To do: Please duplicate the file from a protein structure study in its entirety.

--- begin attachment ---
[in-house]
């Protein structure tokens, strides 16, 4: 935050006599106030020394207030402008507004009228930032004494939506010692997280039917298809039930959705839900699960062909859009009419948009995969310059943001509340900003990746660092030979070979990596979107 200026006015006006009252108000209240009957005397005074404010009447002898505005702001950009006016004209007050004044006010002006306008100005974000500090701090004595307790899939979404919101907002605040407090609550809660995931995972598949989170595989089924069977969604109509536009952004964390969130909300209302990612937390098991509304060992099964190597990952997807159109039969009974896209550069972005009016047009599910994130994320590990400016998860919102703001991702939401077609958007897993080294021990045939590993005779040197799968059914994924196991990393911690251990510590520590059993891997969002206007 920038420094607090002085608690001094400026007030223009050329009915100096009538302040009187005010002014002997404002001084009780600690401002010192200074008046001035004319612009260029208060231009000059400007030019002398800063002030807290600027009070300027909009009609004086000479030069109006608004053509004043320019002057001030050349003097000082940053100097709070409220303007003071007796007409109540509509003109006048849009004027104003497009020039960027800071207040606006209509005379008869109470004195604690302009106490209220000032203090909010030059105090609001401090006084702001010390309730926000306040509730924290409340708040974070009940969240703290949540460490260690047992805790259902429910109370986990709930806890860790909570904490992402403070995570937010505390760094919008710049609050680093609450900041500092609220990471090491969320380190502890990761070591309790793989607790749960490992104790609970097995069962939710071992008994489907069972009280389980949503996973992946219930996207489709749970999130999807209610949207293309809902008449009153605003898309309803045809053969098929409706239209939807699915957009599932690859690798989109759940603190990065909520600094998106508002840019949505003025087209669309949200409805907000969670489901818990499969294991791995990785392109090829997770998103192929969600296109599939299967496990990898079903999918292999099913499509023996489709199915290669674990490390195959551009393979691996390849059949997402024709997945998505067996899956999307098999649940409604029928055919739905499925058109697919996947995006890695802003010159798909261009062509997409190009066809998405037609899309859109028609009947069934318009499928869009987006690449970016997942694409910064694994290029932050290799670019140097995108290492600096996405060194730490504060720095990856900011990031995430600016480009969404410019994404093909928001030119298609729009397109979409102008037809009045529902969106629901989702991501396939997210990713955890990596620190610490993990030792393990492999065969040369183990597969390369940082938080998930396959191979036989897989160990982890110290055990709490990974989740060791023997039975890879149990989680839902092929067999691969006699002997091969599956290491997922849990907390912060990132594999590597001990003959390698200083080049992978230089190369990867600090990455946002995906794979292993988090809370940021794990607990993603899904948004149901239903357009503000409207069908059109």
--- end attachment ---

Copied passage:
[in-house]
């Protein structure tokens, strides 16, 4: 935050006599106030020394207030402008507004009228930032004494939506010692997280039917298809039930959705839900699960062909859009009419948009995969310059943001509340900003990746660092030979070979990596979107 200026006015006006009252108000209240009957005397005074404010009447002898505005702001950009006016004209007050004044006010002006306008100005974000500090701090004595307790899939979404919101907002605040407090609550809660995931995972598949989170595989089924069977969604109509536009952004964390969130909300209302990612937390098991509304060992099964190597990952997807159109039969009974896209550069972005009016047009599910994130994320590990400016998860919102703001991702939401077609958007897993080294021990045939590993005779040197799968059914994924196991990393911690251990510590520590059993891997969002206007 920038420094607090002085608690001094400026007030223009050329009915100096009538302040009187005010002014002997404002001084009780600690401002010192200074008046001035004319612009260029208060231009000059400007030019002398800063002030807290600027009070300027909009009609004086000479030069109006608004053509004043320019002057001030050349003097000082940053100097709070409220303007003071007796007409109540509509003109006048849009004027104003497009020039960027800071207040606006209509005379008869109470004195604690302009106490209220000032203090909010030059105090609001401090006084702001010390309730926000306040509730924290409340708040974070009940969240703290949540460490260690047992805790259902429910109370986990709930806890860790909570904490992402403070995570937010505390760094919008710049609050680093609450900041500092609220990471090491969320380190502890990761070591309790793989607790749960490992104790609970097995069962939710071992008994489907069972009280389980949503996973992946219930996207489709749970999130999807209610949207293309809902008449009153605003898309309803045809053969098929409706239209939807699915957009599932690859690798989109759940603190990065909520600094998106508002840019949505003025087209669309949200409805907000969670489901818990499969294991791995990785392109090829997770998103192929969600296109599939299967496990990898079903999918292999099913499509023996489709199915290669674990490390195959551009393979691996390849059949997402024709997945998505067996899956999307098999649940409604029928055919739905499925058109697919996947995006890695802003010159798909261009062509997409190009066809998405037609899309859109028609009947069934318009499928869009987006690449970016997942694409910064694994290029932050290799670019140097995108290492600096996405060194730490504060720095990856900011990031995430600016480009969404410019994404093909928001030119298609729009397109979409102008037809009045529902969106629901989702991501396939997210990713955890990596620190610490993990030792393990492999065969040369183990597969390369940082938080998930396959191979036989897989160990982890110290055990709490990974989740060791023997039975890879149990989680839902092929067999691969006699002997091969599956290491997922849990907390912060990132594999590597001990003959390698200083080049992978230089190369990867600090990455946002995906794979292993988090809370940021794990607990993603899904948004149901239903357009503000409207069908059109």